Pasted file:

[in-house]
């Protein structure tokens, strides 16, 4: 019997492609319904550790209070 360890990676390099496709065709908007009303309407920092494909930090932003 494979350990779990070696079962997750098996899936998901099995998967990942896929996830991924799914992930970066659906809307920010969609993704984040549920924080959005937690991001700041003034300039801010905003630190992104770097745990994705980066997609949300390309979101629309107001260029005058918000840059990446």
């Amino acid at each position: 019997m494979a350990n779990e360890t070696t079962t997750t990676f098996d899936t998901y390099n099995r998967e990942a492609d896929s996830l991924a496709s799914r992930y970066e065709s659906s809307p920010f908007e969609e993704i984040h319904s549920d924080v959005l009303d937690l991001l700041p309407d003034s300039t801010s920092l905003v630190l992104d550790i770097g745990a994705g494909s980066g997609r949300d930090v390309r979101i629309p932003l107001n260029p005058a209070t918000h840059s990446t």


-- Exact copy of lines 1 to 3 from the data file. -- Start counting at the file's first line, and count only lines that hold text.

[in-house]
């Protein structure tokens, strides 16, 4: 019997492609319904550790209070 360890990676390099496709065709908007009303309407920092494909930090932003 494979350990779990070696079962997750098996899936998901099995998967990942896929996830991924799914992930970066659906809307920010969609993704984040549920924080959005937690991001700041003034300039801010905003630190992104770097745990994705980066997609949300390309979101629309107001260029005058918000840059990446």
């Amino acid at each position: 019997m494979a350990n779990e360890t070696t079962t997750t990676f098996d899936t998901y390099n099995r998967e990942a492609d896929s996830l991924a496709s799914r992930y970066e065709s659906s809307p920010f908007e969609e993704i984040h319904s549920d924080v959005l009303d937690l991001l700041p309407d003034s300039t801010s920092l905003v630190l992104d550790i770097g745990a994705g494909s980066g997609r949300d930090v390309r979101i629309p932003l107001n260029p005058a209070t918000h840059s990446t």